I love how full of shit this guy is.For all of the people who hated this book because they thought Klosterman has 'terrible taste in music' I think they might have skimmed over this one part:So many of the rock concerts I've attended have been filled with people who were there only to be there, who just wanted to be seen by other people who were there only to be there... ... Half the people who attend concerts only go so that they can tell other people that (a) certain shows were amazing, and (b) other shows sucked.I couldn't put this down and I even tried to draw it out so that it lasted longer but it was still a pretty lame book, if that makes any sense. I liked some of the ideas and he's certainly quotable. Still, it mostly felt like he was dragging me behind him on this trip. At one point I even forgot he was on a trip, which bummed me out. I get so excited about these people who travel across the country and in the end they disappoint me. What this book really got me thinking about wasn't all the dysfunctional relationships I've had or have had the potential to have (which is all he wanted to talk about) but really that I just want to travel across the country and see some stuff. So, thanks for that Chuck. Another quote for the 'road' (haw)Art and love are the same thing: it's that process of seeing yourself in things that are not you. It's understanding the unreasonable.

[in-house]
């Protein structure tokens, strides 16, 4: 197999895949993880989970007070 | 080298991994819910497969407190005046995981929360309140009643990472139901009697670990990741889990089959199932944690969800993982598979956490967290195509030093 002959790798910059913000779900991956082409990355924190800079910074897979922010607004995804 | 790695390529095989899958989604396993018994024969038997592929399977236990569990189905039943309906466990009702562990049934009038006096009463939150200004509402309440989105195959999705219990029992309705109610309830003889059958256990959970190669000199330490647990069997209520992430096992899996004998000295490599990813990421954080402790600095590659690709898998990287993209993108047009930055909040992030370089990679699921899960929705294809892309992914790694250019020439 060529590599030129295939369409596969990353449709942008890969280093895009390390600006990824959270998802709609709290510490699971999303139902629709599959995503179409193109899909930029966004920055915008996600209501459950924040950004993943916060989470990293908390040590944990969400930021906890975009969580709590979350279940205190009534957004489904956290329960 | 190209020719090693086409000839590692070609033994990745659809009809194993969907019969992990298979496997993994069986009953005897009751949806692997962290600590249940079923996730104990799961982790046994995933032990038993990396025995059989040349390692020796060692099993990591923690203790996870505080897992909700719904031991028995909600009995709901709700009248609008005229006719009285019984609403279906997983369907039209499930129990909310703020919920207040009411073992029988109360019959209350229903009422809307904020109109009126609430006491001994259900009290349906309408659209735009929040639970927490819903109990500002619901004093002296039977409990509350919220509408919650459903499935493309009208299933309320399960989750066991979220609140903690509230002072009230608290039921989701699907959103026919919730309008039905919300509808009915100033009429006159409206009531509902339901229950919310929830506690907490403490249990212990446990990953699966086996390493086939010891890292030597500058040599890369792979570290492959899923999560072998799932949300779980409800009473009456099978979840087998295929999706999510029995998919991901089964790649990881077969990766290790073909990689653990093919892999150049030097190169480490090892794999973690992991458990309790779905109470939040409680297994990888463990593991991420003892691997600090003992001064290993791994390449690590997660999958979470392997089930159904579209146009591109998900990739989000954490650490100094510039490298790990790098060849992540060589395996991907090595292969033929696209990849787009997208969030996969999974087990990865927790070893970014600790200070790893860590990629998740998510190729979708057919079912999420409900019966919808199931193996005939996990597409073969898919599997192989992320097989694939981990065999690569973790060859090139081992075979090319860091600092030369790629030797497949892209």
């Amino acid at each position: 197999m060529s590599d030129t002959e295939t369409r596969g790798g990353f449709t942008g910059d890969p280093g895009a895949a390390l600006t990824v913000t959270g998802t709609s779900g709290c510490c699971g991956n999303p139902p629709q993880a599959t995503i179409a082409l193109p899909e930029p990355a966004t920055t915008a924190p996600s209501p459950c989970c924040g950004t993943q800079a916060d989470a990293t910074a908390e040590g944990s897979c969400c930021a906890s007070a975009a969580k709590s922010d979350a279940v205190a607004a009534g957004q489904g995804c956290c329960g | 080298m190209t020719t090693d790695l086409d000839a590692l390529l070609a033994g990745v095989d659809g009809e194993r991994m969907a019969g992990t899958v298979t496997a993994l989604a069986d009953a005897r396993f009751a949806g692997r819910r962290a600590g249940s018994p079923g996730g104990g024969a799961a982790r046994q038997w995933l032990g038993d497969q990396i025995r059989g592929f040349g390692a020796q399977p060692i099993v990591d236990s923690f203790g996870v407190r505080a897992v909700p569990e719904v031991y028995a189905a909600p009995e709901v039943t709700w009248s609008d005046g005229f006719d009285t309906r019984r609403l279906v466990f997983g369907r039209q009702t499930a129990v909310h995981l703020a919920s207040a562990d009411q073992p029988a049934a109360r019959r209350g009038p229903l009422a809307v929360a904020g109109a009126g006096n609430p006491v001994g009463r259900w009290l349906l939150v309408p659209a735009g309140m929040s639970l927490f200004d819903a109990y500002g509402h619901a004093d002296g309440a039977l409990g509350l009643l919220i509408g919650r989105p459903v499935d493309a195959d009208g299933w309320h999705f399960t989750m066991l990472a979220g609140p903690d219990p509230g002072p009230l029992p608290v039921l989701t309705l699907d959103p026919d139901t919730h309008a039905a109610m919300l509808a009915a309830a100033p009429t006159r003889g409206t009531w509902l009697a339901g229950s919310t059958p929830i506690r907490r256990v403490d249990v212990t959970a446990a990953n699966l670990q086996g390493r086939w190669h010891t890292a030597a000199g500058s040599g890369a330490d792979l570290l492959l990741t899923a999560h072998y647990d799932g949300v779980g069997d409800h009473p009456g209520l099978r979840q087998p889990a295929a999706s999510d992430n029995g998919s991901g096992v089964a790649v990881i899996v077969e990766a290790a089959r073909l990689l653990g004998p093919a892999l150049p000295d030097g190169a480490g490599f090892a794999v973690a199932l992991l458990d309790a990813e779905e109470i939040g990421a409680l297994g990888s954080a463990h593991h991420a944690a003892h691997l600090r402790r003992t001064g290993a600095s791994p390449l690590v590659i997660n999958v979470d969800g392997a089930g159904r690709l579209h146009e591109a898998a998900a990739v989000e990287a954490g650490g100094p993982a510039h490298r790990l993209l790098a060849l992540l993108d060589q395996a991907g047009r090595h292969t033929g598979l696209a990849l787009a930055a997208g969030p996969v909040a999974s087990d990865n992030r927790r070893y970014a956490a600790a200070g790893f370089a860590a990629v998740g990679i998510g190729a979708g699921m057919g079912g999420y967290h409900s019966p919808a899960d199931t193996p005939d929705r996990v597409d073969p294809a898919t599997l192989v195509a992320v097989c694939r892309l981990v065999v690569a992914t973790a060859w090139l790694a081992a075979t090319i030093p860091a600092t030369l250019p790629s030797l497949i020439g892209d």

Katherine Furman

Chuck Klosterman is an engaging writer--easy to understand, explicit, and simplistic. But he's also a pretentious rock critic who basically threw together a book from the a lackluster journal that was published solely on the coattails of the success of his earlier book, Sex, Drugs, and Cocoa Puffs. The premise of is that Chuck is going to travel to famous sites across America where rock 'n roll related deaths occurred: the Great White club fire, the crossroads where Duane Allman died on his motorcycle, that kind of stuff. And while that stuff is in there, it is almost a footnote. The book is predominantly the author pining over his lost and unrequited loves. His egotism and self-deprecation in order to avoid sounding egotistical was too much to take. Even his initial description of how he came to go on this ambulance chasing road trip smacked of egotism and affectations. He and his tall, thin, gorgeous editor at Spin think he should something "epic," yeah, really epic, but what's epic? What does it mean to be epic? Right then and there I wanted to start a small, yet epic fire in my wastebasket.

Susie Delaney

This was a quick read and appealed to my music nerd side. Minus one star for being a typical douchey boyfriend type.


** spoiler alert ** I was disappointed. Klosterman has always been a super self-aware writer making interesting commentary on pop culture, often bringing a philosphical element that I certainly haven't seen before, but this goes to levels of ridiculousness in this book. On the surface this looks like an interesting story (85% of a true one) that involves his search for the sites where rock stars died - the assignment was for an article, but as his cross country search wears on, he finds he can only think about the women in his life and how they remind him of members of the band KISS. I have trouble deciding if the chapter where these women have an imaginary argument with him, where one even says that they all speak in his voice in his syntax because he's the one controlling / editing the whole conversation, was brilliant(and I didn't really get it), or if it was simply tedious. This all might have been a very satisfying read for someone else (perhaps someone who knows more about rock & roll), but not for me.